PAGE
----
Erin Cressida Wilson
Erin Cressida Wilson

Erin Cressida Wilson - Celebrities attend world premiere of the Lifetime Original movie event "Call Me Crazy: A Five Film" at Pacific Design Center Silver Screen Theater. - Los Angeles, CA, United States - Tuesday 16th April 2013

Erin Cressida Wilson
Erin Cressida Wilson

Chloe Review


Excellent
This lush, insinuating remake of the rather muted French film Nathalie (2003) benefits from a much more emotionally charged script and lively, layered performances. It also has director Egoyan's playful skill at exploring images and perceptions.

Catherine (Moore) puts up with the flirtatious personality of her husband David (Neeson) until she gets evidence that he's had an affair. And now she wants details. So she hires high-class hooker Chloe (Seyfried) to seduce him and tell her what happens. "He's not the client," she reminds Chloe, and indeed it's the relationship between the women that turns strangely obsessive. Lines are blurred between who's falling in love with whom, and by the time each person starts to realise what's happening, they're in trouble.

Continue reading: Chloe Review

Fur: An Imaginary Portrait Of Diane Arbus Review


OK
Diane Arbus made a name for herself by trying to make the normal look peculiar and vice versa. Many of her pictures detail "freaks" in very calm, classical poses and spaces. When Steven Shainberg got the notion to cook up a fictional story about how Arbus got her inspiration for her photographic portraits, this had to be on his mind. Somehow, this notion creates an inventive misfire.

Shainberg imagines Arbus, played by Nicole Kidman, as a faithful housewife, very self-conscious of her strange stares and off-putting manner. She's also a devoted assistant to Allan (a superb Ty Burr), her photographer husband who captures the poppy pastel colors of 1950s dresses and various appliances for catalogs. Her life gets a shock of electricity when she catches the eye of a strange neighbor named Lionel (Robert Downey Jr.). Lionel was featured in a freak show when he was younger as a dog boy, scientifically diagnosed as hypertrichosis. The relationship that builds between Arbus and her hairy friend accounts for her artistic awakening and liberation of feminine constraints.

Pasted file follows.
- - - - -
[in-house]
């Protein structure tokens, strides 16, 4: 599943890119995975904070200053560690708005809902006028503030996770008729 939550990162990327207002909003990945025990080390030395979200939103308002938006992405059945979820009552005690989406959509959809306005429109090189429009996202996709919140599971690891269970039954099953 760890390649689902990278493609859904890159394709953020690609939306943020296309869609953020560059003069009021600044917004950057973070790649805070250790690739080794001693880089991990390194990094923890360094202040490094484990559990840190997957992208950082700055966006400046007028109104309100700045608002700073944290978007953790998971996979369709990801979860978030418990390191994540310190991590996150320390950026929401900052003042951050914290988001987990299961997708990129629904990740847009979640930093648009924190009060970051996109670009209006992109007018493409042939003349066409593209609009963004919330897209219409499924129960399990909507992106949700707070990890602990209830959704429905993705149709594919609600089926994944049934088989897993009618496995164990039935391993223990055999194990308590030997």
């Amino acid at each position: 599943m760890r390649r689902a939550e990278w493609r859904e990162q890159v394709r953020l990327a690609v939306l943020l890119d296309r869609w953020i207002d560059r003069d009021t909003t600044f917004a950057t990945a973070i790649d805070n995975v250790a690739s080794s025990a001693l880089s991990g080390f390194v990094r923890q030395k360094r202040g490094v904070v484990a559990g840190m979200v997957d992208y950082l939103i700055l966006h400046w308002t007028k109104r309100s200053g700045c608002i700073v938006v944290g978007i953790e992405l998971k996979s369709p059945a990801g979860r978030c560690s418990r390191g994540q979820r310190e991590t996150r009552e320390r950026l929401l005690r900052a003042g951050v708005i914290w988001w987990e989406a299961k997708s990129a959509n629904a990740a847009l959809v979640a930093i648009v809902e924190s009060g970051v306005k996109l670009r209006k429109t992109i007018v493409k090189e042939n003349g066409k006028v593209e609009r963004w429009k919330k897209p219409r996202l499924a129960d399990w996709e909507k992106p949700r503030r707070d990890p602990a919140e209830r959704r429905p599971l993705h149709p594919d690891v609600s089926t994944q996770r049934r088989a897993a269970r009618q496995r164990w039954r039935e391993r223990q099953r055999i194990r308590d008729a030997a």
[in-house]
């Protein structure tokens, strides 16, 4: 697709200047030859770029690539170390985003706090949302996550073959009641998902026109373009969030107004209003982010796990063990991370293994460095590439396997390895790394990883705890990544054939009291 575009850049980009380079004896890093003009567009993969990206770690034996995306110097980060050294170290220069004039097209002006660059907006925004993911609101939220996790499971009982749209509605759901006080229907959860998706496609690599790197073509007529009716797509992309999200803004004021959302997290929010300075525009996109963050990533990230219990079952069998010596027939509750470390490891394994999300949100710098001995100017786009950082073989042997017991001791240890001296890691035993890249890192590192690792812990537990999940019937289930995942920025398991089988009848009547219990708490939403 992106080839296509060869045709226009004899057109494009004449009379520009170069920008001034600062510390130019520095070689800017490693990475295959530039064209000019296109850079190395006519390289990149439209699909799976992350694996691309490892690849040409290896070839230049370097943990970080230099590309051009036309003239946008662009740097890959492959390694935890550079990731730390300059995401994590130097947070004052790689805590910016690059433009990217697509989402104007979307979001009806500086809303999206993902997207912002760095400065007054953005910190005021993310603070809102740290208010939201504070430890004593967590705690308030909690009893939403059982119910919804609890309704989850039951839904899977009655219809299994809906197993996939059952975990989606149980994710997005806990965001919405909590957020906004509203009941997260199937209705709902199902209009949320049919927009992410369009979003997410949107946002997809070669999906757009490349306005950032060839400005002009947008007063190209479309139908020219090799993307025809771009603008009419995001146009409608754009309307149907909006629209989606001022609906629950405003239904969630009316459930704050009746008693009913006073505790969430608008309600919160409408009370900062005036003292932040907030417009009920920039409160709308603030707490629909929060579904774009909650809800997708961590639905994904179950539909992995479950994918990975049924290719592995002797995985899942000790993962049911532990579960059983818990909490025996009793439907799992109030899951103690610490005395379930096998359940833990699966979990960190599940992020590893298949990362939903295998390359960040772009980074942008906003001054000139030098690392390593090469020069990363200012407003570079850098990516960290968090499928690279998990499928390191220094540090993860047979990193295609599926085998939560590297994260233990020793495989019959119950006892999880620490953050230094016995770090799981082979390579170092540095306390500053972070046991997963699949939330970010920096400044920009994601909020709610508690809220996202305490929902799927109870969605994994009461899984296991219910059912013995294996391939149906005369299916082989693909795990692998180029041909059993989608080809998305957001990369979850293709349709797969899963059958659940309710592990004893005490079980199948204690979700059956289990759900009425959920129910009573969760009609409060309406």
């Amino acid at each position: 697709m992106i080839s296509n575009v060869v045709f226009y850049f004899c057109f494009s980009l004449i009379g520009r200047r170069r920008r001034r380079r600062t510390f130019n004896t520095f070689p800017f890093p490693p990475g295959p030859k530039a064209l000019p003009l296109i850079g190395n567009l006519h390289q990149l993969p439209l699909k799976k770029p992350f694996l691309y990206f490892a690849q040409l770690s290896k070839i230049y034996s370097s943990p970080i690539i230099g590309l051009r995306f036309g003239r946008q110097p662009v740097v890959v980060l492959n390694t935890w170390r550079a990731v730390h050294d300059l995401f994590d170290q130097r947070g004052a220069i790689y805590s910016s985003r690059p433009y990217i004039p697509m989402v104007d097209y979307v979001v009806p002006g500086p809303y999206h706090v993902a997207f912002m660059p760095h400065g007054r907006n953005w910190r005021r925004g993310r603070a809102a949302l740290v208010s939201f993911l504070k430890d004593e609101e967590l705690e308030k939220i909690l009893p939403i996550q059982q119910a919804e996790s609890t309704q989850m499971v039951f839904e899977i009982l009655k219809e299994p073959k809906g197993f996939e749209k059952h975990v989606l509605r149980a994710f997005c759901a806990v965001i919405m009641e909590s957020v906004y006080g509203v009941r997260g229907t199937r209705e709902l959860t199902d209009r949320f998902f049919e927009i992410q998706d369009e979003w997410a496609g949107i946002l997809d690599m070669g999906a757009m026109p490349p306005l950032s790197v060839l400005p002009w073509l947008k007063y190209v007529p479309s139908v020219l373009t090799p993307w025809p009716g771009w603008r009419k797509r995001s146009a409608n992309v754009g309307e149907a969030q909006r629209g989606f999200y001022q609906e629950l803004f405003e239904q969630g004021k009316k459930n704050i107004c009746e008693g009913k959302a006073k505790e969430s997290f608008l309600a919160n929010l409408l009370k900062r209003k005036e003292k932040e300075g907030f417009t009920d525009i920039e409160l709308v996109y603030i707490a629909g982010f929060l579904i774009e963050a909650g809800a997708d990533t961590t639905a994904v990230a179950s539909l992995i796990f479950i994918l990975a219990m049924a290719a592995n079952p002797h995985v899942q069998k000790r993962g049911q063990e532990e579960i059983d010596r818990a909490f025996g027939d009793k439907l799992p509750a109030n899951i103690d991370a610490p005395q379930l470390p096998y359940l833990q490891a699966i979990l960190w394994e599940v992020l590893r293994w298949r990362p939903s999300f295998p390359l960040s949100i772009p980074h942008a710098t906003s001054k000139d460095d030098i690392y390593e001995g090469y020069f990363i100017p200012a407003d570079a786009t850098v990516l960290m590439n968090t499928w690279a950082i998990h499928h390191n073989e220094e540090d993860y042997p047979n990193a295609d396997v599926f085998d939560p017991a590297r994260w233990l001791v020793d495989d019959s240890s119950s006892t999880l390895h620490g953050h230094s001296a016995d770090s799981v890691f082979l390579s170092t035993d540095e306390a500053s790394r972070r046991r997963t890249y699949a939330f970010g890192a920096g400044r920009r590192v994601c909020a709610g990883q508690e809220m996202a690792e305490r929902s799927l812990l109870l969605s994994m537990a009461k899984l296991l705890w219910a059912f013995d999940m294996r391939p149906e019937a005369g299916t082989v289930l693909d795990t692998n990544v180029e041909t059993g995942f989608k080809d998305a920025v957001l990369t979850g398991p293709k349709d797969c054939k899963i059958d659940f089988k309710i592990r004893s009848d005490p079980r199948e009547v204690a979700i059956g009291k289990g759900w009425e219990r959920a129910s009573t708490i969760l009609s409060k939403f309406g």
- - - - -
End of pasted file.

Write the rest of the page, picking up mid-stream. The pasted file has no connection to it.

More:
Continue reading: Fur: An Imaginary Portrait Of Diane Arbus Review

Secretary Review


Excellent
Secret desires and dark, unusual fetishes make for great fiction, but few filmmakers have enough courage to tackle ideas that private. However, Steven Shainberg has more than enough audacity and he doesn't hesitate to push the envelope way beyond the norm with his new movie Secretary, a film which appropriately won a Special Jury Prize for originality at Sundance.

Secretary explodes with juicy innuendo, even from its opening moments. An extending establishing shot plays against mischievously sensual music as a woman seductively strolls through a business office performing secretarial duties. She approaches a desk, staples a few papers, pours fresh coffee into a mug, and then returns to her employer. Sounds ordinary, except that she does these things while locked inside a weird S&M device.

Continue reading: Secretary Review

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Erin Cressida Wilson Movies

The Girl on the Train Movie Review

The Girl on the Train Movie Review

As the director of The Help, Tate Taylor may seem like an odd choice to...

Men, Women & Children  Movie Review

Men, Women & Children Movie Review

There's a fundamental flaw to this multi-strand social media-themed drama: it's told completely from the...

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Chloe Movie Review

Chloe Movie Review

This lush, insinuating remake of the rather muted French film Nathalie (2003) benefits from a...

Fur: An Imaginary Portrait of Diane Arbus Movie Review

Fur: An Imaginary Portrait of Diane Arbus Movie Review

Diane Arbus made a name for herself by trying to make the normal look peculiar...

Secretary Movie Review

Secretary Movie Review

Secret desires and dark, unusual fetishes make for great fiction, but few filmmakers have enough...